On this episode of the Bangkok Podcast, we interview Ron Morris, the author of The Thai Book: A Field Guide to Thai Political Motivations. But before we get into that discussion, Greg goes into (thankfully minor) detail about his second experience with food poisoning after 16 years of eating street food.

Given the size of Greg, it’s safe to say he’s an expert on street food. But despite eating his way through, under, around, and on top of Bangkok for his entire time here, he has only been sick from eating street food once. Until last week. There was no hospital visit or death bed vigils, but the crab curry he ate made sure he spent a “lot of time alone, in a small room,” if you get the drift. Nothing to do with Thai food…it could happen anywhere. But still…you play with fire, you get burned.

But our main topic today is miles away from street food yet still very much in the street. Ron Morris is an author and Thai political commentator who has been in Asia for decades. As the man behind, he’s built up a reputation as someone who calls it like it is, with a keen insight into the motivations and reasoning behind the often murky – even opaque – political machinations of Thailand’s leaders.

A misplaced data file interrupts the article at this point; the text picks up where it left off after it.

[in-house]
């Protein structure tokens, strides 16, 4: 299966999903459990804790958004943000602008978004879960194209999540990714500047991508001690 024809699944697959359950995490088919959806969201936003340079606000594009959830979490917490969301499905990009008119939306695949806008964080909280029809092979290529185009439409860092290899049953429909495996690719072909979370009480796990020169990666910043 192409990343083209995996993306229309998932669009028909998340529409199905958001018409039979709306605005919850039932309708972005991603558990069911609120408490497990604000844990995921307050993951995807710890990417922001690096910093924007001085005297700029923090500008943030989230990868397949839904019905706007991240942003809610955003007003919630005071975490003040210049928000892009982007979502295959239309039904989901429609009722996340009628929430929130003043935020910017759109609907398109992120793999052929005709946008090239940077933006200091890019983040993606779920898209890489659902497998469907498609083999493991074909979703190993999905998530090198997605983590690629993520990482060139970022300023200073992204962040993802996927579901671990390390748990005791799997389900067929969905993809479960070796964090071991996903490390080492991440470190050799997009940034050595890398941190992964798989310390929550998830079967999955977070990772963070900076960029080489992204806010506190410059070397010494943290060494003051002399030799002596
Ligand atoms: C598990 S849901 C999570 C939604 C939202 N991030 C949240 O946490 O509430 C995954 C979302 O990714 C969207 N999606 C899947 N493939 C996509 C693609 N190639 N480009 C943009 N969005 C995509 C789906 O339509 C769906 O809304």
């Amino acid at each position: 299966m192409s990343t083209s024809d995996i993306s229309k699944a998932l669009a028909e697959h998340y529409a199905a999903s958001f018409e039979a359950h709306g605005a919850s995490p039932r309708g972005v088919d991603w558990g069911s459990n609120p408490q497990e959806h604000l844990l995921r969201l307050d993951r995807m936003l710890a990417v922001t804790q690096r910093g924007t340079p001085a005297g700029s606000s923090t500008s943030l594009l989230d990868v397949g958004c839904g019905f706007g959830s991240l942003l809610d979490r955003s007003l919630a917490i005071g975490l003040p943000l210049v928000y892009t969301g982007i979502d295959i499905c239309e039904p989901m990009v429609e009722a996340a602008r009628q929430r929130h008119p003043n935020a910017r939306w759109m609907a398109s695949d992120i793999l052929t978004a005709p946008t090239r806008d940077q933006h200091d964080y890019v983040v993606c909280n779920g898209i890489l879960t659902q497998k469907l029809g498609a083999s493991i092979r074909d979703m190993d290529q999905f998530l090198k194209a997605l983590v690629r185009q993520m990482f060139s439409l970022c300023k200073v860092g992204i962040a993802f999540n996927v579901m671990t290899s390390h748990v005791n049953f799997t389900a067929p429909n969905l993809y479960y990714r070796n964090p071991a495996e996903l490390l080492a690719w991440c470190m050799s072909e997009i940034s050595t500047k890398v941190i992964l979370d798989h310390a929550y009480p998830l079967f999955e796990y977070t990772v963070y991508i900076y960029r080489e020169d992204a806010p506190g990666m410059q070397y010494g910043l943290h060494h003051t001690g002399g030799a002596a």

Evo’s discussion with him is broken into “chapters” which Evo and Greg comment on, but they include topics such as:

  • What Bangkok was like in the 1990s when Ron’s first coup took place, the infamous Black May protest of 1992, which saw 52 deaths
  • Why protests in Thailand are seen as a very last resort before it hits the fan, unlike in western countries where protest is a sign of a strong, stable democracy
  • The concepts of “face” and “big man” and how they guide relationships, reactions, business, and politics
  • Why it’s impossible to graft the western ideas of liberal/conservative/libertarian etc onto Thai political parties
  • Ron’s comments on the current administration, and what they’re doing that others have not.

Love, Loathe, or Leave

This week is more of a “Would You Rather”, but Greg and Evo discuss transportation in the rainy season. Which do you prefer: having a car, deciding when/how/where you go, controlling your environment….and possibly getting stuck in traffic for 3 hours? Or would you rather be crushed into the BTS, fighting off commuters and splashes from the rain…but have a pretty good idea of when you’ll get home? OR…how about just ignoring all of that and riding between the cars on a motorbike…but having to deal with wet shoes and rain gear?

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See you next time on The Bangkok Podcast!